Geoff: Jones shows a lot of college quarterback skills, but I don’t see a lot of NFL quarterback skills. He doesn’t have the mobility to buy himself time, and he doesn’t show the anticipation on throws that I want to see. To me Jones is a mid-round QB that is getting first round hype because of the team he was on. He was a very good cog for Nick Saban, the kind of college quarterback that can lead a great team to a championship, but I don’t see him succeeding in the NFL. Is there anything that stands out about Mac Jones to you Kevin? Because I don’t see it.
Kevin: If we take Mac Jones with our first round pick my eight year-old son will learn a slew of profanities.
Geoff: Ha, I see we are on the same page on Mac Jones as well. . .
Kyle Trask (Florida)
Kevin: Trask is a big, strong QB who reminds me a lot of Mason Rudolph. Quite honestly, I don’t see why the Steelers would want him with Rudolph already on the roster. Geoffrey, what do you think?
Geoff: I like Trask. I like his work in the pocket, I like a lot of his throws. There’s also some plays that leave you scratching your head. Trask suffers draft-wise because we are used to the top quarterbacks being on teams that dominated opponents. I honestly can’t see Mac Jones being considered better than Kyle Trask, and I don’t think Kyle Trask is a sure bet. I wouldn’t lose my mind if the Steelers drafted him like I would Jones though.
TIER THREE: Possible mid-round developmental picks
Kellen Mond (Texas A&M)
Kevin: Mond is an interesting name because there are those who’ve speculated the Steelers could select him as a mid-round developmental pick. Before we evaluate him, let me ask something. Whether it’s Mond or anyone else, what are your thoughts on the Steelers spending a 3rd or 4th round pick on a QB this year?
Geoff: I can see it, the Steelers have been walking the line between maximizing Ben’s last seasons with preparing for the future, and nothing says doing things half-way like drafting a mid round quarterback. I think it would be a waste, with Mason Rudolph and Dwayne Haskins on the roster right now, I’d rather the Steelers see what they have there without investing a valuable pick on competition for backup QB. Last year the Steelers drafted Alex Highsmith and Kevin Dotson in the third and fourth rounds. I’ll take more of that please. On the other hand, Kellen Mond is a really intriguing prospect, I think he’d be a great fit for Matt Canada’s offense, what do you see Kevin?
Kevin: The middle rounds are right for someone to take Mond. He is talented but maddeningly inconsistent. He can look like Zach Wilson one series and Zach Galifianakis the next. Mond has had a ton of reps so his inconsistency isn’t about inexperience. It’s likely the product of failing to process information quickly. He screams developmental pick - a guy who can sit and learn for 2-3 years before he has to play.
If this were two years ago, I’d be excited for the Steelers to take a shot at Mond. Not this year, though. Why draft another mid-round developmental QB? It’s a waste of a valuable pick. They took Josh Dobbs and then Rudolph and they signed Haskins. They can’t keep stock-piling guys who might make good backups. The next QB they bring in needs to be someone who can replace Roethlisberger. If that’s a trade up for Fields if he falls, so be it. I would understand that thinking. Drafting another mid-round backup? No thanks.
Jamie Newman (Wake Forest)
Geoff: Newman mentioned he’s talked to the Steelers a good bit, and as a projected day 3 pick, could be a good value pick. Newman had an impressive 2019 campaign, transferred to Georgia but opted out without ever playing for the Bulldogs. Newman has a strong arm and moves well in the pocket, but he is a year removed from the only season he did anything, and at the Senior Bowl overthrew a lot of passes. With the quarterback room the Steelers currently have, would it be worth spending a 5th or 6th round pick on a quarterback you would want to try and stash on the practice squad?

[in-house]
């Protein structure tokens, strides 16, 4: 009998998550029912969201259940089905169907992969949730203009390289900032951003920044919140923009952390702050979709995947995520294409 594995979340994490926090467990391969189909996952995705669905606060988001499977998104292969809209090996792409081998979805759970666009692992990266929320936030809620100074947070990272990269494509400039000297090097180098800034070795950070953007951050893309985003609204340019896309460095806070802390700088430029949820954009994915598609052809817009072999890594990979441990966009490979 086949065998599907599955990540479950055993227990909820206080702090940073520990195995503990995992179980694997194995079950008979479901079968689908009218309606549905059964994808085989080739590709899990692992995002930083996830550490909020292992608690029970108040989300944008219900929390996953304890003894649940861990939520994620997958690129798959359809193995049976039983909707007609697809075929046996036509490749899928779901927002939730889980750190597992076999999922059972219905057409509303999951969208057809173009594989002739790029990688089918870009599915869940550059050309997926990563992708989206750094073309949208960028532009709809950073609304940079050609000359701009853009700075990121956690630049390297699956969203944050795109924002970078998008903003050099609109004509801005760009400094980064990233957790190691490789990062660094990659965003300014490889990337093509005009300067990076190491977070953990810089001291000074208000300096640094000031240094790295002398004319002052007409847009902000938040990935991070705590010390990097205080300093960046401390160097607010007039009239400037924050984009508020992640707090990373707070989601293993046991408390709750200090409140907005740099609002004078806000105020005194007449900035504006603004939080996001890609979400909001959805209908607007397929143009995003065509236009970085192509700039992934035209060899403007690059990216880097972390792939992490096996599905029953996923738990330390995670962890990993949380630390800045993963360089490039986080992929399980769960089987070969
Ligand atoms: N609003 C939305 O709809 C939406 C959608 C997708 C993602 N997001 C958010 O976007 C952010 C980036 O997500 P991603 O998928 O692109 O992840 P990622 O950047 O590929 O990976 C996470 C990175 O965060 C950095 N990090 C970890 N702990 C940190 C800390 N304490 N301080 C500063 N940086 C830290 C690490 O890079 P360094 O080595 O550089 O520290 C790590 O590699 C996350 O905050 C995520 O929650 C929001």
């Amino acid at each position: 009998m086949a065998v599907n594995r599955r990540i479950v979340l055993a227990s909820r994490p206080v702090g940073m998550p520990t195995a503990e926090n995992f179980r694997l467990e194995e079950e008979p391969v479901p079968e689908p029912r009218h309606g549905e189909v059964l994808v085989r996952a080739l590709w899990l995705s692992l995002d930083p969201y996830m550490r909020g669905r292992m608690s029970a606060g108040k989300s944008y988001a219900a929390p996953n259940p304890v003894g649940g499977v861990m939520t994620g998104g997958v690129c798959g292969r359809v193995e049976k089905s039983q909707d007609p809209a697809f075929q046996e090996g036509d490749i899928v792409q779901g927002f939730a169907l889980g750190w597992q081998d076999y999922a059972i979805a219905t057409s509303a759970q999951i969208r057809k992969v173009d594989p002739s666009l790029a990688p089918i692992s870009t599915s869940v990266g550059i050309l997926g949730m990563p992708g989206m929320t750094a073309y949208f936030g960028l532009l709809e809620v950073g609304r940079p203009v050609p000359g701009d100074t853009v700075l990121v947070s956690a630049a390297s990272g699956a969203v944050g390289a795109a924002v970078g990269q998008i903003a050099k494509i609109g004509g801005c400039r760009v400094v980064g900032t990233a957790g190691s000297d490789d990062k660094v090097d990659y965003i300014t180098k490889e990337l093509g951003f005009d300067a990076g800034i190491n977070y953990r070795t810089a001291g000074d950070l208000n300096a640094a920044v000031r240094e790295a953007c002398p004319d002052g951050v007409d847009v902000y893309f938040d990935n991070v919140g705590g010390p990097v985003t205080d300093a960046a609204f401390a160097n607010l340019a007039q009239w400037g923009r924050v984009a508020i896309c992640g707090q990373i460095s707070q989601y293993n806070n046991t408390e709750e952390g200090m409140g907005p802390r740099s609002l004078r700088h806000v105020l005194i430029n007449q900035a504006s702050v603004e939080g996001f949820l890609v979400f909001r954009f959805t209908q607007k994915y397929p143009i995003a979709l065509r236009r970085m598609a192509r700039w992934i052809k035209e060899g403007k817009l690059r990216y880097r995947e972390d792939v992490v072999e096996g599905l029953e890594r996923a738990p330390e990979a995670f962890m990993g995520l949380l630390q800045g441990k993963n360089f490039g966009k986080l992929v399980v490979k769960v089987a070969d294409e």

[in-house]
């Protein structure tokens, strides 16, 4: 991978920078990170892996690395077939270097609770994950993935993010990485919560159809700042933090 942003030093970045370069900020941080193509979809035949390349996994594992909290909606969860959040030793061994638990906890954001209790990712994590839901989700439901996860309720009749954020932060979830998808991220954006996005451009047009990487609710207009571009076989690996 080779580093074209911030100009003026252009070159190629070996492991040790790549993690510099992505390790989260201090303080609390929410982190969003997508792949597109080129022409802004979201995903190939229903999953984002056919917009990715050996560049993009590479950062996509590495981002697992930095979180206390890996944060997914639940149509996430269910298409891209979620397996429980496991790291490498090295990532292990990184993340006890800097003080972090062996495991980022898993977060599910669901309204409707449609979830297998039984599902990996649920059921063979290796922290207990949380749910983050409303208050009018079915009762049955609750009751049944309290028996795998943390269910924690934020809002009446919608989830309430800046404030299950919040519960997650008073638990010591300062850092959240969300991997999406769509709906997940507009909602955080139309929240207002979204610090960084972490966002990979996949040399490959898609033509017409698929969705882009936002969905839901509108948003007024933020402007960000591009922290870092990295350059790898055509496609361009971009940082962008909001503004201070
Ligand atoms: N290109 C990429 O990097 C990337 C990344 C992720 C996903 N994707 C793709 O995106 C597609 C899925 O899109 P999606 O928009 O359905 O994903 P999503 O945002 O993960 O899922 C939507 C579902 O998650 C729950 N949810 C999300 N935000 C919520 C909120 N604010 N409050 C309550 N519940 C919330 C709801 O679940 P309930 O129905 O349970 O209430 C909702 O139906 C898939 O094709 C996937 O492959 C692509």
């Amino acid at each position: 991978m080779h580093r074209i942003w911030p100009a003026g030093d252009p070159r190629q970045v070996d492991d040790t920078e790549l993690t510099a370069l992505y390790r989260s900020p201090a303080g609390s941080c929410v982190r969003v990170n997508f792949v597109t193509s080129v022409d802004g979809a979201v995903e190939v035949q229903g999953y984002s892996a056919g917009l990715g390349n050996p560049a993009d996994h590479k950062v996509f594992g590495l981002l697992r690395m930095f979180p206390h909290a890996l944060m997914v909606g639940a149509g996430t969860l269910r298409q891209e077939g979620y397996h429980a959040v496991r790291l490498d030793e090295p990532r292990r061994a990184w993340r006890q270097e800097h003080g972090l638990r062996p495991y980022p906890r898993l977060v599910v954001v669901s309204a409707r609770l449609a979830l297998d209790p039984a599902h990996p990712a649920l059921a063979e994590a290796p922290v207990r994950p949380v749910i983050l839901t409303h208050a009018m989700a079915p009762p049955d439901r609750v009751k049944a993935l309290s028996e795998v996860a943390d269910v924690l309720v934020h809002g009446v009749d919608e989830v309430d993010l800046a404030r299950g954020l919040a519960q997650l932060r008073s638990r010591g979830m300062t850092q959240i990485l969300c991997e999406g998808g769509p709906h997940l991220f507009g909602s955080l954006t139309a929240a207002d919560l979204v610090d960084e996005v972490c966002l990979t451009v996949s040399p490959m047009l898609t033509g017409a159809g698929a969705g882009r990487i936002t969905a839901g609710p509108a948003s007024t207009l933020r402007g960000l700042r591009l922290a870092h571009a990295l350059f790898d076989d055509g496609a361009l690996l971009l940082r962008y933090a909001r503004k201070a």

Kevin: My thoughts on Newman are similar to those on Mond. Nice developmental pick, he could become a backup or a situational QB for someone. Mond will be gone earlier though, and I don’t want the Steelers drafting a QB with a meaningful pick. If Newman is still there in the 6th, I’d be ok if they grabbed him. The draft is a craps shoot at that point, anyway. Just not sooner, please.
Here’s how we’d rank these QBs as candidates for the Steelers:
Lawrence and Wilson are probably going 1-2, so forget those two. And I’m not interested in Jones or Trask. As for the rest:
- Fields. If he drops into the teens, the Steelers should consider trading up to get him. It would be expensive but such is the price for a perceived elite QB. They could start by inserting him into small packages to get his feet wet as he learned the offense. Over time he would allow Canada to unlock the entirety of his playbook.
- Lance. If he were somehow still there at 24, it would be tough to pass him up. I wouldn’t trade up to get him, though. Just too much unknown with all of that potential.
- Mond/Newman. Late, like if they’re somehow still there in the 6th round.
- No QB drafted. I don’t want a quarterback this year, go with the three you have in the room, let things sort themselves out. You can always lose for one year if you don’t have a QB and get a higher pick to make your QB move. You can’t just take the 4th or 5th best QB and demand that they be great.
- Jamie Newman, fifth or sixth round. At that point in the draft if you want to take a project QB, go for it.
- Kyle Trask, 2nd round. He’d have to fall to the second to be worth it, but I think he would be a good quarterback for Matt Canada to develop.
- Wilson, Lance or Fields, trade up into middle of round if one fell really far. they shouldn’t come anywhere near the Steelers, but Ben Roethlisberger shouldn’t have fallen out of the top 5, let alone to 11. If one fell toward the middle of the round and the Steelers pounced on them, I wouldn’t complain too much, because if they did work out the pick would be a steal, but really, there are bigger needs.
- Kellen Mond, third round. This is the one that makes the most sense to me, and it would be at a high enough level of investment to kick Haskins off the roster. Still. . . meh.
- Mac Jones, any place before the 4th round. I’m sorry if you are a Mac Jones fan, he’s a nice story and a great college QB, but he’s not going to be anything special in the NFL, he might be a Mason Rudolph, but honestly I think he’s worse.